Acta Reumatológica Portuguesa - Online First: 2020-06-01
Palm-up test and range of motion in flexion and external rotation provide best correlation with disability and perceived pain in patients with shoulder complaints
AbstractThe aim of this study was to find a reliable set of clinical tests to predict pain and disability in patients with shoulder pain.
Shoulder pain is the second most frequent musculoskeletal complaint in the primary care setting and has a great impact in work and leisure activities. Patient reported outcomes measuring pain and disability are available, but they are time-consuming, often biased by psychological and sociological factors and depend on patient collaboration.
This was an observational, cross-sectional study, including patients with shoulder pain aged 18 to 70 years. Patients filled in the questionnaires Disabilities of the Arm, Shoulder and Hand outcome measure (DASH) and Shoulder Pain and Disability Index (SPADI) pain scale. A Visual Analogue Scale (VAS) for current pain was applied and sociodemographic and clinical data were collected. Physical examination included the Jobe, Neer and palm-up signs, range of motion (ROM) of shoulder abduction, flexion and rotation (internal and external), both active and passive. An independent t-test to compare differences between groups and the Spearman’s coefficient for evaluation of bivariate correlation were used. Linear regression analysis was applied to relevant predictors. Tests were two-tailed and p values < 0.05 were considered significant.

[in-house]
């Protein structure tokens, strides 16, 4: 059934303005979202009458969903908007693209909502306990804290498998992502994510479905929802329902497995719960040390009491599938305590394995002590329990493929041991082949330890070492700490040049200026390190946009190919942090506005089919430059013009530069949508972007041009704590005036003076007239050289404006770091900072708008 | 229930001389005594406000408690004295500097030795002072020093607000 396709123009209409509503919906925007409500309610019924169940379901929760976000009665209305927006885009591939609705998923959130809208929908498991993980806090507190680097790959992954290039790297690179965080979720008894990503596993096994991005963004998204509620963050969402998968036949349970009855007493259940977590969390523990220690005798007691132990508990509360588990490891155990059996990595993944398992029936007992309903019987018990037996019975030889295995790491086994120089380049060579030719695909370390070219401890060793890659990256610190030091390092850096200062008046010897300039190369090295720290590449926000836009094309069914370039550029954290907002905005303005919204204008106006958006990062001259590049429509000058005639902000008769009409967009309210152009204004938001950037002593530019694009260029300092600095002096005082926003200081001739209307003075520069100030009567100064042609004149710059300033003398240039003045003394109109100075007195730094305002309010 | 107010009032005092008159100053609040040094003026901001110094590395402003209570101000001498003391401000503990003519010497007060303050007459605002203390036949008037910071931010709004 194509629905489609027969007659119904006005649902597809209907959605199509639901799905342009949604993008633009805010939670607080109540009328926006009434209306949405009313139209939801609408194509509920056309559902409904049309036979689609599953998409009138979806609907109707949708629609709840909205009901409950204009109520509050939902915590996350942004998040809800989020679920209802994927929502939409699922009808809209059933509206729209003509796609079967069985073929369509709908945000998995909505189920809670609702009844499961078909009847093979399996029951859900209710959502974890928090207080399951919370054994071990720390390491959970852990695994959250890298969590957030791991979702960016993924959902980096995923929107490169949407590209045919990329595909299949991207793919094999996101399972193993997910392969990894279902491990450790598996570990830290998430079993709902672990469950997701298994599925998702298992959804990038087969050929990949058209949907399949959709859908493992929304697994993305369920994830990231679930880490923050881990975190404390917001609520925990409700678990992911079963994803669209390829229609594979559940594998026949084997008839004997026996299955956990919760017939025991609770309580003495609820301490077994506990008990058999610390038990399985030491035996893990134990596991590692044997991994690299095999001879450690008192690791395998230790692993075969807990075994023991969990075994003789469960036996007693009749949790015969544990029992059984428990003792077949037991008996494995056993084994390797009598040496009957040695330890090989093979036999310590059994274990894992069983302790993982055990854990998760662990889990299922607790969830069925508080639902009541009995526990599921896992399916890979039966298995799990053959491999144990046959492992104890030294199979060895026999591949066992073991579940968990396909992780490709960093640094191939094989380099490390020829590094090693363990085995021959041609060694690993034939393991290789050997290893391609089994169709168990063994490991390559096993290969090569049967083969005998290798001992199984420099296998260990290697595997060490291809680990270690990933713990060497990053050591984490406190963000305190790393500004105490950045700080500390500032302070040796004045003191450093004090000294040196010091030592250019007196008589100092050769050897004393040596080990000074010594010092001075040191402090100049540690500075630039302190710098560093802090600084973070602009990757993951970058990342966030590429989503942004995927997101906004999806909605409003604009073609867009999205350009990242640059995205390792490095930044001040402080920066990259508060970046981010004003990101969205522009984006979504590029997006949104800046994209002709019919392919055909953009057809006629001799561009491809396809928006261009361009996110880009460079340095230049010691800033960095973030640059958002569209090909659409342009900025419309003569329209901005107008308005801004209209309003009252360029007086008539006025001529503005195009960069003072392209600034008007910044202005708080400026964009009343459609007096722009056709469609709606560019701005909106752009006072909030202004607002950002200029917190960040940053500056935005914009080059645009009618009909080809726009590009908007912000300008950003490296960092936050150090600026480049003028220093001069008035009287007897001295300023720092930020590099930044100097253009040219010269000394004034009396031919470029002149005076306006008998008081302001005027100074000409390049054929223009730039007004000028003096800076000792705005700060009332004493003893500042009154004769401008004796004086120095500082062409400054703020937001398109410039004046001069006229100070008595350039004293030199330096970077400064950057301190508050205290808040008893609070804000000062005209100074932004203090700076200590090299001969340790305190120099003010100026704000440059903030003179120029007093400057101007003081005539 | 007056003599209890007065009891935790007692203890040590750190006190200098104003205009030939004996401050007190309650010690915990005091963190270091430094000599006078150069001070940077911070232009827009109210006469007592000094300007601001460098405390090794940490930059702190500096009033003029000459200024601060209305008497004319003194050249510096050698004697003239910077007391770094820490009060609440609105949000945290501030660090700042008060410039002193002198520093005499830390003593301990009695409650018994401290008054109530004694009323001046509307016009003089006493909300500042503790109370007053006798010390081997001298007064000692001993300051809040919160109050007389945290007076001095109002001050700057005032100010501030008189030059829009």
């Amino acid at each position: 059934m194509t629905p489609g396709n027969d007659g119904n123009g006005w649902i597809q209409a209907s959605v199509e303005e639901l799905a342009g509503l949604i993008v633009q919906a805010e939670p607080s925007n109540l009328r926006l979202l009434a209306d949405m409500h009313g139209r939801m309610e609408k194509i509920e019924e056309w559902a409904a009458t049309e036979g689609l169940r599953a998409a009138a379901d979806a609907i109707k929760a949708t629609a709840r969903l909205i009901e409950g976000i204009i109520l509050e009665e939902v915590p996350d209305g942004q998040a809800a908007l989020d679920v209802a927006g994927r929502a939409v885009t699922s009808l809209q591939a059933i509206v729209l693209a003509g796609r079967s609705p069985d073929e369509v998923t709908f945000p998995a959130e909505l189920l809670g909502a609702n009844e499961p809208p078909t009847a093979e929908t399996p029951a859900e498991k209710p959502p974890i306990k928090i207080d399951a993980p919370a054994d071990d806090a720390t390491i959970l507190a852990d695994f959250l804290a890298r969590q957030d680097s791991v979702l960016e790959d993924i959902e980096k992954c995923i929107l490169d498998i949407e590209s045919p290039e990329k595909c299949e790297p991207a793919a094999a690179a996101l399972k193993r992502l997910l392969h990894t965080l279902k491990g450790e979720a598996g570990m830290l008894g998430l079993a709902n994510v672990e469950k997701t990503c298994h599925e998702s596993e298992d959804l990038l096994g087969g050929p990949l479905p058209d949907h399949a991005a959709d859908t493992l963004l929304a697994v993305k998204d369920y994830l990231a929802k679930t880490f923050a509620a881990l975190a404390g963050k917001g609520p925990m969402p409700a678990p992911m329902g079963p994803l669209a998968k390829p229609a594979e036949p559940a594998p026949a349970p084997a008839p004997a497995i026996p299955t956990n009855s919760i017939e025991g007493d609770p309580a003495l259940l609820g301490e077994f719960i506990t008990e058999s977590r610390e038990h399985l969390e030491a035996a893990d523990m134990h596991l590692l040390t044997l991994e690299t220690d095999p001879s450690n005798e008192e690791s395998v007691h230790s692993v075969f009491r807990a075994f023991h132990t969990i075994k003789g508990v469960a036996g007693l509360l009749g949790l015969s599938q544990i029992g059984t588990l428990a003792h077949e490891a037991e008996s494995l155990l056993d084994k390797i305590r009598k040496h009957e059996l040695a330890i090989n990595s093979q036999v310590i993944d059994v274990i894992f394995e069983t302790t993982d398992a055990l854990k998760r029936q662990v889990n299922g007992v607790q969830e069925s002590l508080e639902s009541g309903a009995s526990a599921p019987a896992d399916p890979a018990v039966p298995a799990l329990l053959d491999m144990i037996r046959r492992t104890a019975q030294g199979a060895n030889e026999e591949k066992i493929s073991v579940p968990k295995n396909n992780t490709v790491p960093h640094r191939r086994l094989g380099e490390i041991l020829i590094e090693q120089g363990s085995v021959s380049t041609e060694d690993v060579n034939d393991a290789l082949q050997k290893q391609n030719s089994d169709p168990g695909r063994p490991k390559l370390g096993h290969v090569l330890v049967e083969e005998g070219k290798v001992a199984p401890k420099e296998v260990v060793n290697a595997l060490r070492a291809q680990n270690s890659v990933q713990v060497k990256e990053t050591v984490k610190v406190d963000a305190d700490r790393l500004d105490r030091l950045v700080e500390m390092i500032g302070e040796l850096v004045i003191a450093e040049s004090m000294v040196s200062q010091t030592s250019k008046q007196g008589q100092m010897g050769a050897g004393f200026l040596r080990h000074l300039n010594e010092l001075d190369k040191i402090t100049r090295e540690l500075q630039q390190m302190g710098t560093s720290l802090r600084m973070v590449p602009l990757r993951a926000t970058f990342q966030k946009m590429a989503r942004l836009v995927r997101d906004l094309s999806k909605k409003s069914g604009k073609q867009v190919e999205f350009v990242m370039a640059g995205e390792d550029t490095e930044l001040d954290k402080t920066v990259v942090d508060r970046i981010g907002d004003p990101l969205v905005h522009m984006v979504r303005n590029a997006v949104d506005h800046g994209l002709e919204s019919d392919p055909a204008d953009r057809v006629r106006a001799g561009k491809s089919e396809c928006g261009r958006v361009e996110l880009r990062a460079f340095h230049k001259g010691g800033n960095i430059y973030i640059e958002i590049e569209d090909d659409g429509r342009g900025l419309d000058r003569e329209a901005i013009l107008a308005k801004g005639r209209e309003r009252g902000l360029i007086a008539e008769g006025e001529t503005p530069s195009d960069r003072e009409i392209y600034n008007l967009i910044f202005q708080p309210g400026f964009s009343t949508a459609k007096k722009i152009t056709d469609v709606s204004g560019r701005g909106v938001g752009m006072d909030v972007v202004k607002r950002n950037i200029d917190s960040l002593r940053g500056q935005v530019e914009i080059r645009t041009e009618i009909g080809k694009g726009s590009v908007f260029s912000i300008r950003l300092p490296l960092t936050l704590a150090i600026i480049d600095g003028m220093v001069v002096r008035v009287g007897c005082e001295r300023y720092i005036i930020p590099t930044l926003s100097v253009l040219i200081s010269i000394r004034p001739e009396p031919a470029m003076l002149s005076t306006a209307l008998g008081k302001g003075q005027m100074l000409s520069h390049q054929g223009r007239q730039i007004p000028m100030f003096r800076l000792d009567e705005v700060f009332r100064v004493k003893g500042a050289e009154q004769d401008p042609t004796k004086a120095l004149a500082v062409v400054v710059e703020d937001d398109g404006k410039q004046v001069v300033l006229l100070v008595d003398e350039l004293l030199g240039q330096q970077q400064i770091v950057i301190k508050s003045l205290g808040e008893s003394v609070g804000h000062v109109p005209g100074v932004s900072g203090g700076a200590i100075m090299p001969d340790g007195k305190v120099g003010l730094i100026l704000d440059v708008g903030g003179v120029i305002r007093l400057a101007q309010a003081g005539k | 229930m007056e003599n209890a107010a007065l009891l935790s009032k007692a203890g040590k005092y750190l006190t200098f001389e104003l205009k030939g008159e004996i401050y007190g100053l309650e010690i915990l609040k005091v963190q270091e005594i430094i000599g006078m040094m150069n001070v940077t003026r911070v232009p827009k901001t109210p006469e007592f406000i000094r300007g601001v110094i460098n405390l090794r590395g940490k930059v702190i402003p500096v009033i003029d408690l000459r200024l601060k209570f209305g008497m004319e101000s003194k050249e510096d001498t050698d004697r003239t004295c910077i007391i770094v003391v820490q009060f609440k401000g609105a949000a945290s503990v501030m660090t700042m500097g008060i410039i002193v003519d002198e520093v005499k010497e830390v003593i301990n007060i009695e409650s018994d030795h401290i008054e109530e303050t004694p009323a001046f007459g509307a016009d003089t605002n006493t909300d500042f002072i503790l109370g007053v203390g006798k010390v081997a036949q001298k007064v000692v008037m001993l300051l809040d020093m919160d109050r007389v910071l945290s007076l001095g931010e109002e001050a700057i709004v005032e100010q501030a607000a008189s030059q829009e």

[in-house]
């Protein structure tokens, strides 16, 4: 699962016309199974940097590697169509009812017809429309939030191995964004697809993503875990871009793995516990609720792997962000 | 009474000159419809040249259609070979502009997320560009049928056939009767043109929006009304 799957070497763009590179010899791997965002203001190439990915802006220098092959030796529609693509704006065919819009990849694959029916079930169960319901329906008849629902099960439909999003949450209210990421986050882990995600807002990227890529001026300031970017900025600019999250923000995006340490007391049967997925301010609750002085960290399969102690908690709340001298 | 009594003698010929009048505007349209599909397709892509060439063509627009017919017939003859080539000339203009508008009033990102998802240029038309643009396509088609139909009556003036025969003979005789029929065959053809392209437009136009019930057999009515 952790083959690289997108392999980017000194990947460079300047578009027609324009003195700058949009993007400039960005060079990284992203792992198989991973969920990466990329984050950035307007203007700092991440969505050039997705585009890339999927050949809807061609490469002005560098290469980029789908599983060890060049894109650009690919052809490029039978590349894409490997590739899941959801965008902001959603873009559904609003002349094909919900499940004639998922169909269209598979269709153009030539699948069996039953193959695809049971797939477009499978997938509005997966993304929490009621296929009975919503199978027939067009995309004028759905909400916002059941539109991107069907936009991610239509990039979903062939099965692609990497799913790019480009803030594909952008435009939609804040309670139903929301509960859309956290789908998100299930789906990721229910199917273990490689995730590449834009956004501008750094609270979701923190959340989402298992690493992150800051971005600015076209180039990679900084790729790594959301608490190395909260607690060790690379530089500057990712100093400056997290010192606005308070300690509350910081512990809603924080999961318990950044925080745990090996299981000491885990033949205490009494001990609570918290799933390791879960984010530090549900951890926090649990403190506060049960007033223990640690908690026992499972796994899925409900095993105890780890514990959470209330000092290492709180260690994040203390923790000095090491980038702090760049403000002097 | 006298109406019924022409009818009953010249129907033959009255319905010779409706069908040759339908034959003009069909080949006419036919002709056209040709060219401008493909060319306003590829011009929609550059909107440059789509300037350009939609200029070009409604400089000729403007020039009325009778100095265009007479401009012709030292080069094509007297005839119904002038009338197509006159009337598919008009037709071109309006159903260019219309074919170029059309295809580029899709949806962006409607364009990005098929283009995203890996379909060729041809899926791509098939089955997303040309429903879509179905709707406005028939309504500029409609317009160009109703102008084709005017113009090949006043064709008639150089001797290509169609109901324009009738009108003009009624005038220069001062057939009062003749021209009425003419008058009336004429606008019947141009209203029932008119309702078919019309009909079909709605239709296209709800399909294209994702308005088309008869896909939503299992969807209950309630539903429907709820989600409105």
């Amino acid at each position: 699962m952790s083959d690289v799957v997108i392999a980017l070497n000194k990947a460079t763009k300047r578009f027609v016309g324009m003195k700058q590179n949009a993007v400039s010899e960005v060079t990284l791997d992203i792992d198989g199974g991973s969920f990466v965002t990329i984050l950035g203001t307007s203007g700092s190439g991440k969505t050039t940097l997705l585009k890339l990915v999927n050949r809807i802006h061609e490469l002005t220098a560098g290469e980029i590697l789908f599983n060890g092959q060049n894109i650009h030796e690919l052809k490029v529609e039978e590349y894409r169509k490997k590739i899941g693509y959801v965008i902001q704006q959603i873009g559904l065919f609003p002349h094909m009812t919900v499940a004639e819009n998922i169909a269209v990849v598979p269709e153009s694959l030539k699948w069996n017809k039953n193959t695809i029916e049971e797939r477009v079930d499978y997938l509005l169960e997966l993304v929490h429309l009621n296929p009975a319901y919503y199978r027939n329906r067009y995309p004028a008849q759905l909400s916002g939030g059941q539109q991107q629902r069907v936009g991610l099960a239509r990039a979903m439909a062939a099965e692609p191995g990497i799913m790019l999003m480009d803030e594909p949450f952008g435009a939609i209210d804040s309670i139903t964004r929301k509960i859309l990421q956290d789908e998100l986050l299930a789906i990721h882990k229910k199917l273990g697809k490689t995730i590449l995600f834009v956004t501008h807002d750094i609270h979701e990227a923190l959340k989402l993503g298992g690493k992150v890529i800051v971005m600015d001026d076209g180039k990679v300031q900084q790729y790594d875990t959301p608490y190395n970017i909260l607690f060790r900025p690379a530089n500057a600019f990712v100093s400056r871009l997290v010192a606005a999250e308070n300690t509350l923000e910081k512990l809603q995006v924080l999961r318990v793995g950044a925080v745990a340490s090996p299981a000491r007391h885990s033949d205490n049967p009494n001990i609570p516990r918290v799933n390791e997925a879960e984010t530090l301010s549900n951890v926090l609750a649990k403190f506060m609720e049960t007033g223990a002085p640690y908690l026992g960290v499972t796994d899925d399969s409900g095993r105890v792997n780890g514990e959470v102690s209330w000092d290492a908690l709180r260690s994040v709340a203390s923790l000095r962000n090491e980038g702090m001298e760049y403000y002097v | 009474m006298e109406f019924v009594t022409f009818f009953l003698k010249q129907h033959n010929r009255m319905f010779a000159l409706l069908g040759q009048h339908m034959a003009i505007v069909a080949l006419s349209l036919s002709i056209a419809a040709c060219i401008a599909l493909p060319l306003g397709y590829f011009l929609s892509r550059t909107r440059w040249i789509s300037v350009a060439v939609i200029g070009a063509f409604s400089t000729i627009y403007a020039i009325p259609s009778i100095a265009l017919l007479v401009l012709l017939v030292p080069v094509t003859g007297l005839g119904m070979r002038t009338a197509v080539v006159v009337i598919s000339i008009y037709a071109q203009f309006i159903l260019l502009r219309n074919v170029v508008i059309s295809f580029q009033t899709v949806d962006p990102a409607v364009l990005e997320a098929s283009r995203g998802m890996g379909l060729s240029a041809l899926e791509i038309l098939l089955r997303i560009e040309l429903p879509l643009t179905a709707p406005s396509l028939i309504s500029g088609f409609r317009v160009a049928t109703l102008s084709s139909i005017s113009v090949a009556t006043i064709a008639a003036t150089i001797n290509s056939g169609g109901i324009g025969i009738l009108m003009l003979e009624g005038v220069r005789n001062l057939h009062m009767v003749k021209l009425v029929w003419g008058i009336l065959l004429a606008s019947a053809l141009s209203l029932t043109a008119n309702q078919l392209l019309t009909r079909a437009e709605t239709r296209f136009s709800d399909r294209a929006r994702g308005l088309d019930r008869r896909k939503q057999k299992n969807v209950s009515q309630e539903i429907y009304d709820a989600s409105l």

A total of 127 patients were included. Female patients and those with a positive Jobe, Neer or palm-up tests, complaints on dominant side, no leisure activity involving shoulder effort, a history of previous shoulder tendinopathy or taking analgesics had significantly higher DASH scores. Age and all range of motion variables significantly correlated with DASH scores. A linear regression model with six dependent variables (Palm-up test, range of motion in active flexion and external rotation, age, gender and complaints on dominant side) produced the highest correlation (R = 0.665), explaining 44% of the variance of DASH score.
A model based on few physical examination items and individual objective data like age, gender and dominancy, can help predict disability and perceived pain in shoulder disorders. Palm-up test and range of motion in active flexion, abduction and external rotation showed best correlation with the outcome, but abduction was found redundant for the obtained prediction model.